Cebu Pacific President and CEO Lance Gokongwei, Department of Tourism Secretary Berna Romulo Puyat, and Department of Environment and Natural Resources Undersecretary Sherwin S. Rigor at the Juan Effect launch.
“Take nothing but pictures. Leave nothing but footprints. Kill nothing but time.” It’s a saying most well-meaning travelers are aware of, but in these days of mass tourism, doing the right thing for the planet has become increasingly challenging. The World Tourism Organization notes that 2017 produced the highest number of tourists worldwide in seven years, as international tourist arrivals reached a total of 1.322 billion. While that’s good news for the tourism and aviation industries, the boom in travel also has its drawbacks, particularly with the environment.
It’s with this in mind that Cebu Pacific teamed up with the Philippine Department of Tourism to launch Juan Effect, a sustainable tourism program aimed at engaging travelers and local stakeholders alike, to mitigate the impact of tourist arrivals on the environment.
“Cebu Pacific aims to fly 22 million passengers in 2018, we recognize sustainable tourism as a key priority for the airline. The Juan Effect program is a call for all stakeholders to come together, collaborate and cooperate towards concerted efforts, to ensure that the tourism industry progresses sustainably,” said Lance Gokongwei, President and CEO of Cebu Pacific, at the Juan Effect launch.
As a platform for the airline’s advocacy for sustainable tourism, Juan Effect has the following as its main objectives: On a national level, it aims to encourage responsible travel among passengers, and empower everyone to change at least one everyday habit; on a local level, Juan Effect will collaborate with island stakeholders on concerted efforts for the conservation of the environment.
Through Juan Effect, Cebu Pacific acknowledges that while tourism serves as a catalyst for economic growth at the grassroots level, it must be sustainable for it to have long-lasting positive impact. An increase in tourism usually leads to infrastructure development, but this must be pursued thoughtfully, protecting a tourist spot’s natural beauty, caring for the environment, and respecting the local cultures and traditions.
Putting these ideas into place, Siargao will serve as the Juan Effect pilot module, wherein the airline together with the Department of Environment and Natural Resources, local government units, and tourism associations will work together to implement sustainable tourism action plans. The local initiatives will be rolled out before the peak tourist and surfing season begins in Siargao this September.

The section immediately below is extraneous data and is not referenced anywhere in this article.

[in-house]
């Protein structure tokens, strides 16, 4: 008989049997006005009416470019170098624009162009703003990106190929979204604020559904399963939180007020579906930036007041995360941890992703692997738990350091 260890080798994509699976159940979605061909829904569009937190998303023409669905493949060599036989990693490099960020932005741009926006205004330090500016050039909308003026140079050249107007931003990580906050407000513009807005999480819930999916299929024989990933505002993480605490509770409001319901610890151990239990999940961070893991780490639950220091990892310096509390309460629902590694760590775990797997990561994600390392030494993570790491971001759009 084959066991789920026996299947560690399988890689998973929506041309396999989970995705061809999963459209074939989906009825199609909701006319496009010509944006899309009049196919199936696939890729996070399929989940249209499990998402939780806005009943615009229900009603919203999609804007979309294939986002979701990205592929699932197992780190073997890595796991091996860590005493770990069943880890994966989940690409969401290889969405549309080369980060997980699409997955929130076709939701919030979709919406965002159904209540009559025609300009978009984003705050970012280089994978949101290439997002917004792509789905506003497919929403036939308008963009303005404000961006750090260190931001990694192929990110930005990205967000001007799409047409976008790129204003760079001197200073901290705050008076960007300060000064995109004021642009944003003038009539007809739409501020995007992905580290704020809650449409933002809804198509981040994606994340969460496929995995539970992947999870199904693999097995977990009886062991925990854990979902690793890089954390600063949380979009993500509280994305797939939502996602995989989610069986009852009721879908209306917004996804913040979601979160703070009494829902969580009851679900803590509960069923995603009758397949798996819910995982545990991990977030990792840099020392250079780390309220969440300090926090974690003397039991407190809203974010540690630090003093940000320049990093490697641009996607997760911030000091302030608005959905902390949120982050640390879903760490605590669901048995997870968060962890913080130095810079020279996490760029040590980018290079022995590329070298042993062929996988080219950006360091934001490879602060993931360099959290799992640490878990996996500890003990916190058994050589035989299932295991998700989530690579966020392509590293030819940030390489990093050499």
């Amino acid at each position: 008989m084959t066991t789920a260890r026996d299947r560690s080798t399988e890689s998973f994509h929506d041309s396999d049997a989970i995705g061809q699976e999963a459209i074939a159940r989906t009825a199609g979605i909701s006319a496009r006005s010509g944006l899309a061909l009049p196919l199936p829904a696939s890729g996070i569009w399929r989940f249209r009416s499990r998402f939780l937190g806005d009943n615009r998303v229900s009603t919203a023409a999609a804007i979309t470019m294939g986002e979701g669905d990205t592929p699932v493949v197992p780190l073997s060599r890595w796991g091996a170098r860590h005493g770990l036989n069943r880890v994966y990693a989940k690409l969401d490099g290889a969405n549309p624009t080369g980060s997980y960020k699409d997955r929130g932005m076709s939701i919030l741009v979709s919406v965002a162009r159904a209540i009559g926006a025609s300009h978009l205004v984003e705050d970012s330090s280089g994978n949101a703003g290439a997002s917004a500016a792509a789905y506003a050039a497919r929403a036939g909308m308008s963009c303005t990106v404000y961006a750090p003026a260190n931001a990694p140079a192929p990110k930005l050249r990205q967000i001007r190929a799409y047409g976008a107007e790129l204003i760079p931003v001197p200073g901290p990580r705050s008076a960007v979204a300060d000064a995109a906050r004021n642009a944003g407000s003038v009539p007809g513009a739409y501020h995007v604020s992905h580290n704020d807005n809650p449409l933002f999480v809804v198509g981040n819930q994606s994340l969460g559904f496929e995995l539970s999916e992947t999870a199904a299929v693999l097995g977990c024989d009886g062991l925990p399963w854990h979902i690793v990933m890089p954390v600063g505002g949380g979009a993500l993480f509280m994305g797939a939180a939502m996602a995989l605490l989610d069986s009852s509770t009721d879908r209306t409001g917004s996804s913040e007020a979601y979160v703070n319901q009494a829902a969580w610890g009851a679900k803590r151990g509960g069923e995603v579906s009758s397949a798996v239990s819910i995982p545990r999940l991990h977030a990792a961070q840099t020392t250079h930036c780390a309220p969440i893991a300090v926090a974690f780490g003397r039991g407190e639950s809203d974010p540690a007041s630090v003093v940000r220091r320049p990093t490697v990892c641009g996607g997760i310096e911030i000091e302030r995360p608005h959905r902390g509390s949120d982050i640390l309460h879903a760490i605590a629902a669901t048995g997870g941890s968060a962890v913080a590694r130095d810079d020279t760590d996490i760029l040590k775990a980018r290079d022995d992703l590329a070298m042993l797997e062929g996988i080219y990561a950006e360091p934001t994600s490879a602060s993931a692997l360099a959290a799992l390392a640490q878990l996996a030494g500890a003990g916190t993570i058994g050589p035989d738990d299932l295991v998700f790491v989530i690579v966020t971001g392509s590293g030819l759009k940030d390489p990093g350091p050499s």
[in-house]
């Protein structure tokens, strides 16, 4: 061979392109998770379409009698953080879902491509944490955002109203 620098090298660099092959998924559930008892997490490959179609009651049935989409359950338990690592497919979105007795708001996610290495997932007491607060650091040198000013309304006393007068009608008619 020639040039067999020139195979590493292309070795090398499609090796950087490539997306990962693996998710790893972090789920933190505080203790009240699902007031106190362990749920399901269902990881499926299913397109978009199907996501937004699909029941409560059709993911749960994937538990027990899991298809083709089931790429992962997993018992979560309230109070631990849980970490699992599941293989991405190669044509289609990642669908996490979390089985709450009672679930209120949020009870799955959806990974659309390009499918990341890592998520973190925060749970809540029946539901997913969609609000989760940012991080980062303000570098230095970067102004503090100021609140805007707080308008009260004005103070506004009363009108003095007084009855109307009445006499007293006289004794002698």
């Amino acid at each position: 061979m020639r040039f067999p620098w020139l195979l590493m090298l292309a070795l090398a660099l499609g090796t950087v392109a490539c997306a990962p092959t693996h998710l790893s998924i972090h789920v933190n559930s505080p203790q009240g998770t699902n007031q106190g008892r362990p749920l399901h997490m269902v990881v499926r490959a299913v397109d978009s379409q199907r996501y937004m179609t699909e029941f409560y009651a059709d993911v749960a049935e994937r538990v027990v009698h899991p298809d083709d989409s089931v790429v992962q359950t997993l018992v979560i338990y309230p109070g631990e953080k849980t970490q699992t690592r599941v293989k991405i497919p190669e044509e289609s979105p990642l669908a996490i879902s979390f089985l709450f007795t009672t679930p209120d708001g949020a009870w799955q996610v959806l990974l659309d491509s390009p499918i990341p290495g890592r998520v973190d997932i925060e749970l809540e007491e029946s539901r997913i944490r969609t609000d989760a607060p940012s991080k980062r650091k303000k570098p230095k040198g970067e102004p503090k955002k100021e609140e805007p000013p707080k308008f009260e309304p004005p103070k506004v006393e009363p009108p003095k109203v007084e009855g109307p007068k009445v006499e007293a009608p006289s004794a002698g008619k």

As part of its environment-friendly initiatives, Cebu Pacific is also replacing non-recyclable plastic spoons and forks with eco-friendlier alternatives, while plastic cups are going to be replaced with biodegradable paper cups; and instead of plastic stirrers for coffee or tea, passengers will get compostable wood stirrers. This takes effect on all domestic and international Cebu Pacific and Cebgo flights effective October 1, 2018. It makes perfect sense when you look at the numbers: Cebu Pacific mounts an average of about 400 flights daily across 37 domestic and 26 international destinations. In 2017, the carrier flew a total of 19.7 million passengers, with 22 million targeted this year. On the average, approximately 18,500 pieces of plastic spoons and forks, plastic cups, and plastic stirrers are used on Cebu Pacific and Cebgo flights every day.
While this measure is expected to have a significant impact, it’s just the latest among many eco-friendly strategies that Cebu Pacific is integrating into its operations and core strategy. In recent months, the carrier has invested in technology and other operational measures that help reduce fuel burn and its consequential carbon emissions. These include a fuel management system that helps optimize operations; the Runway Overrun Prevention System (ROPS) cockpit technology for its Airbus fleet, which monitors and calculates optimal runway landing conditions; and Area Navigation (RNAV) data for more accurate navigation and approaches to various airports.
In pursuing its planet-saving goals beyond the aviation industry, Cebu Pacific has partnered with the WWF-Philippines for 10 years to support climate adaptation programs in the Philippines’ Great Reefs: the Tubbataha and Apo reefs.
So as you savor your next vacation in the coming months, you can rest easy knowing that while you’ve earned that much needed break, the Earth is getting one too. A little help from every Juan, goes a long, long way.
For more information on Juan Effect and Cebu Pacific, visit www.cebupacificair.com. To make a pledge in support of the program, visit www.juaneffect.com.